The second major headwind Bitcoin ran into was the rapidly increasing prime borrowing rates. From March to December 2022, the Federal Reserve introduced rate hikes from 0.25% up to 4.50% and further into the start of 2023. These rate hikes left many investors scrambling for liquidity to cover these new interest payments while simultaneously reducing the amount of liquidity being borrowed. To cover these new interest rates, investors were forced to sell off their higher-risk assets, including Bitcoin. This downward pressure created a negative spiral whereby the value of Bitcoin dropped from forced sellers. This spooked other sellers to exit their positions and drop the price further.

Rate hikes

The black swan events and collapses of the Terra ecosystem, Celcius, and FTX only compounded these effects, as massive amounts of BTC were sold off to try and stave off bankruptcy filings. Each time one of these failed, Bitcoin’s price tumbled further.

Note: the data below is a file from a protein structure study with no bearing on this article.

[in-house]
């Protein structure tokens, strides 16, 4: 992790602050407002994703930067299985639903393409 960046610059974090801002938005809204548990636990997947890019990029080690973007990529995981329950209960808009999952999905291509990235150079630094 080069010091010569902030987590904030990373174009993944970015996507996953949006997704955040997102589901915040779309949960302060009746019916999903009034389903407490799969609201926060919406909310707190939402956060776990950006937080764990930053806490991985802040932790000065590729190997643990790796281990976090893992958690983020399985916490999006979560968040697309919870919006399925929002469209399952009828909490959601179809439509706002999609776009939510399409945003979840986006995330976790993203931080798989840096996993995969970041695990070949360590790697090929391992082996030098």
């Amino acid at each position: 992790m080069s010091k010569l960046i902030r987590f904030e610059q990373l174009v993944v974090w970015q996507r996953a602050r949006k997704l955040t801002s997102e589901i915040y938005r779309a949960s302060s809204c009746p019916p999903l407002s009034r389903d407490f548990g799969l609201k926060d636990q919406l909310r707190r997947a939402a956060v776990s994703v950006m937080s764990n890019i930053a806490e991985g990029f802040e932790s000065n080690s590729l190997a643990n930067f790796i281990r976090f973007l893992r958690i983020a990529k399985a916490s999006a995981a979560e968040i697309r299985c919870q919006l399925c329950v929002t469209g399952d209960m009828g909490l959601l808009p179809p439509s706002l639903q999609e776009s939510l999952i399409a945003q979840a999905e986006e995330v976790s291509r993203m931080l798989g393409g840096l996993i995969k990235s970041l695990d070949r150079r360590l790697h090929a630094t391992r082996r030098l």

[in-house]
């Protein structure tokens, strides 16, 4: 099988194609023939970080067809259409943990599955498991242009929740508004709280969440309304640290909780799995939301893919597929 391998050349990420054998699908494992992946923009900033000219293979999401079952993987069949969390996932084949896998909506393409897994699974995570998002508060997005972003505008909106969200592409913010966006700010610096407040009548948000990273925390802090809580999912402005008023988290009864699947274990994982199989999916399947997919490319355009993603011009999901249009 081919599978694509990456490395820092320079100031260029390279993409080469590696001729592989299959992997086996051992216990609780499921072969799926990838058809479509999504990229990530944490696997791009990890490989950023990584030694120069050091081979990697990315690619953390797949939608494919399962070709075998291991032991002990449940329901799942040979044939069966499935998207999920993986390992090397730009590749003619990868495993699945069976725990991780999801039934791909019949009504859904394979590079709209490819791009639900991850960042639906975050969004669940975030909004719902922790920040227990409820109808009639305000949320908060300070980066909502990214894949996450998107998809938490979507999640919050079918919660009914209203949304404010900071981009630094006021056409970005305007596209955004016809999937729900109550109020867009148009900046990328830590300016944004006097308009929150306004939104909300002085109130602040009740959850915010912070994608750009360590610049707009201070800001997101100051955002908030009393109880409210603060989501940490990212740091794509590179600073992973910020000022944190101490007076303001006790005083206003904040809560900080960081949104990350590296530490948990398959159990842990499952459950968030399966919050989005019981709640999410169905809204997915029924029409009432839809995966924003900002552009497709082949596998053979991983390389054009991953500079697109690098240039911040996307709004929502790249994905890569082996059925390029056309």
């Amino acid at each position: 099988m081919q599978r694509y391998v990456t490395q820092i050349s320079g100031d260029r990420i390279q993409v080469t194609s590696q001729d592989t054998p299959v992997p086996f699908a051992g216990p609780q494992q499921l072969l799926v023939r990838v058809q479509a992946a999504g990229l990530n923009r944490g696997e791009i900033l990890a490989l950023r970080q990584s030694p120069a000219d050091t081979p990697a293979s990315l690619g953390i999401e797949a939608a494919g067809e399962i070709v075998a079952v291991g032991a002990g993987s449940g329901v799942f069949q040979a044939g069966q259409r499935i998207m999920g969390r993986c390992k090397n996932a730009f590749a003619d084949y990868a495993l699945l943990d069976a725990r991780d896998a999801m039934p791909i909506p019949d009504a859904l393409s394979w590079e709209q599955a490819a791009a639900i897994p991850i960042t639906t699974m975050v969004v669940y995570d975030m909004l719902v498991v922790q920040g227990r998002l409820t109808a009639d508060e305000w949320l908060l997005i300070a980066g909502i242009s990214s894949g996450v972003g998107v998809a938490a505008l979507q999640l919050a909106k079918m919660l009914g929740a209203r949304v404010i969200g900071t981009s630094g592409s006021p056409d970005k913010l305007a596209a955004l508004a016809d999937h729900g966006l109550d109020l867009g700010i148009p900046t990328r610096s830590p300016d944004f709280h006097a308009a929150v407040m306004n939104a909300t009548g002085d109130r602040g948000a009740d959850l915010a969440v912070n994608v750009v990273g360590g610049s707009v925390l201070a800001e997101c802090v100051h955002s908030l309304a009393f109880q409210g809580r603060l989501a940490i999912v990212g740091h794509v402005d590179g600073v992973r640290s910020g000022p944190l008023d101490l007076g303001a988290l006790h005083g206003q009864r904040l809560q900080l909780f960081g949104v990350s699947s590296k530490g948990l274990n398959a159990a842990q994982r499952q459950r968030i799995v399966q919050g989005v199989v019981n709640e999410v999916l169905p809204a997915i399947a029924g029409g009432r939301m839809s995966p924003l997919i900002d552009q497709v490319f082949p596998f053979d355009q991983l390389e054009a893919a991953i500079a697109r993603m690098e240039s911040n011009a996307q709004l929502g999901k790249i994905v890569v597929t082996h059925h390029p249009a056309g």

Is Inflation Correlated to Bitcoin?

Since Bitcoin’s creation, inflation remained relatively stable from 2009 to 2021, only extending past the Federal Reserve’s target of 3% in 2011 before coming right back down. Similarly, federal interest rates never ventured above 2.50% during this time frame and retreated quickly after hitting that height.

Target inflation

During the same period, Bitcoin saw several volatile swings that correlated closely with its halving rewards.